Methods of intensifying the anaerobic microbial decomposition of the organic fraction of municipal solid waste (MSW) on an MSW landfill and in anaerobic reactors were studied. It was discovered that it is preferable for the initiation and stabilization of the process of anaerobic digestion of organic waste in laboratory bioreactors at 20 and 50 degrees C to use a mixture of activated suspension of soil from the anaerobic zone of the landfill and digested sewage sludge. Stimulation of methanogenesis was shown in field conditions when digested sewage sludge was added directly into the upper layer of anaerobic zone of the landfill. The investigation of methane production during fermentation of concentrated food waste with a mixture of excessive activated sludge in the laboratory under thermophilic conditions (50 degrees C) has shown that the main problem at the first stage of the process was the acidification of the digested mixture due to the accumulation of volatile fatty acids. It was shown that for stable operation of the bioreactor under thermophilic conditions the amount of inoculum added during the start up should be no less than 30%-50%--based on volatile suspended solids. A sharp decrease in the digestion temperature from 50 to 20 degrees C did not cause methanogenesis termination, since the thermophilically fermented biomass contained both thermophilic and mesophilic methanogens. PMID:26353402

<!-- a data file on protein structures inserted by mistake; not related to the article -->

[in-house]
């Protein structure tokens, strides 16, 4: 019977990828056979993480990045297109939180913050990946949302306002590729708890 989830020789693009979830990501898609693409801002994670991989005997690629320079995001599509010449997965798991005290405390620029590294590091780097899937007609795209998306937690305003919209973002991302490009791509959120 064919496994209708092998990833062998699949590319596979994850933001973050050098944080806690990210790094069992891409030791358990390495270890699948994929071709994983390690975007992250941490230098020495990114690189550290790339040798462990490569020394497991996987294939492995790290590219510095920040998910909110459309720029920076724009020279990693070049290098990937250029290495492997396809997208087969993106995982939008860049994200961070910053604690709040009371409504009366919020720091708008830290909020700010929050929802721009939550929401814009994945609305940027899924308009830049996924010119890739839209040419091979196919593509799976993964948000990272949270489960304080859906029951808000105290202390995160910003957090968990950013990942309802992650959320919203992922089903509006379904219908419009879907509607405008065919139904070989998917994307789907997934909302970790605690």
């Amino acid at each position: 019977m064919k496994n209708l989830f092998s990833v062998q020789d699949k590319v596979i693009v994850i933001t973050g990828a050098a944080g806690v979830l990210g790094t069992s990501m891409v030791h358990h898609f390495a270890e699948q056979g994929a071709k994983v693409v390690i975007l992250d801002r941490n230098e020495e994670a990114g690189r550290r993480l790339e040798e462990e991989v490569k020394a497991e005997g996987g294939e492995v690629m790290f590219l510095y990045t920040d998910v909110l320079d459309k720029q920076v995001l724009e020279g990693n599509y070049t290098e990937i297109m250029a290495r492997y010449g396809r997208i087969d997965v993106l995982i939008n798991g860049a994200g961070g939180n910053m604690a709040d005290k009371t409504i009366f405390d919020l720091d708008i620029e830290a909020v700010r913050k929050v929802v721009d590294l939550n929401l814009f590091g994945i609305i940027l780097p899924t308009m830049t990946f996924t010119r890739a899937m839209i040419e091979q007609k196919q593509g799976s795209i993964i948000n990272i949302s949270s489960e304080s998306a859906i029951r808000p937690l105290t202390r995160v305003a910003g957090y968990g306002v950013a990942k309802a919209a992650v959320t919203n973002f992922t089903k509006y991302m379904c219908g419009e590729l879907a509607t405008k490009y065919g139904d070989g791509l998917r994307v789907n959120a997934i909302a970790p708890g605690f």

19. Verification of impact of morning showering and mist sauna bathing on human physiological functions and work efficiency during the day

    NASA Astrophysics Data System (ADS)